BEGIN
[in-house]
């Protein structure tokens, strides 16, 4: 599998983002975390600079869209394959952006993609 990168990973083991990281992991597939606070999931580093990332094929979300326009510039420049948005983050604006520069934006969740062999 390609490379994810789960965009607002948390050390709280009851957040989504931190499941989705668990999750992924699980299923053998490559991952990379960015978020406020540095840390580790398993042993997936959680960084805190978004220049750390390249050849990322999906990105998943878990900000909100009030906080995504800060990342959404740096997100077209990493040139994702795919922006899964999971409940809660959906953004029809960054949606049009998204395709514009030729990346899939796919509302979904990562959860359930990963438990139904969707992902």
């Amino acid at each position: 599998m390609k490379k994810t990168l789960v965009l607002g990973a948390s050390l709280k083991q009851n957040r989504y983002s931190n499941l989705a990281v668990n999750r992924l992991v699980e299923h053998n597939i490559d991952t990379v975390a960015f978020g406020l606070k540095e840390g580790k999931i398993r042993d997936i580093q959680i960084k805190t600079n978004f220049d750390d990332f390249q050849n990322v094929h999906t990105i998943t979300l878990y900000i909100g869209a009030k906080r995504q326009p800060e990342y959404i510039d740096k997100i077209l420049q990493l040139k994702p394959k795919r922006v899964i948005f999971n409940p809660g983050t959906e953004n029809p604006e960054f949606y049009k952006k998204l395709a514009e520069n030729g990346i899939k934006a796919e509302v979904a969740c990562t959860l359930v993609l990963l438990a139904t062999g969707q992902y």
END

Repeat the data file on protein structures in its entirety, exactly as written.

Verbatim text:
[in-house]
């Protein structure tokens, strides 16, 4: 599998983002975390600079869209394959952006993609 990168990973083991990281992991597939606070999931580093990332094929979300326009510039420049948005983050604006520069934006969740062999 390609490379994810789960965009607002948390050390709280009851957040989504931190499941989705668990999750992924699980299923053998490559991952990379960015978020406020540095840390580790398993042993997936959680960084805190978004220049750390390249050849990322999906990105998943878990900000909100009030906080995504800060990342959404740096997100077209990493040139994702795919922006899964999971409940809660959906953004029809960054949606049009998204395709514009030729990346899939796919509302979904990562959860359930990963438990139904969707992902």
């Amino acid at each position: 599998m390609k490379k994810t990168l789960v965009l607002g990973a948390s050390l709280k083991q009851n957040r989504y983002s931190n499941l989705a990281v668990n999750r992924l992991v699980e299923h053998n597939i490559d991952t990379v975390a960015f978020g406020l606070k540095e840390g580790k999931i398993r042993d997936i580093q959680i960084k805190t600079n978004f220049d750390d990332f390249q050849n990322v094929h999906t990105i998943t979300l878990y900000i909100g869209a009030k906080r995504q326009p800060e990342y959404i510039d740096k997100i077209l420049q990493l040139k994702p394959k795919r922006v899964i948005f999971n409940p809660g983050t959906e953004n029809p604006e960054f949606y049009k952006k998204l395709a514009e520069n030729g990346i899939k934006a796919e509302v979904a969740c990562t959860l359930v993609l990963l438990a139904t062999g969707q992902y």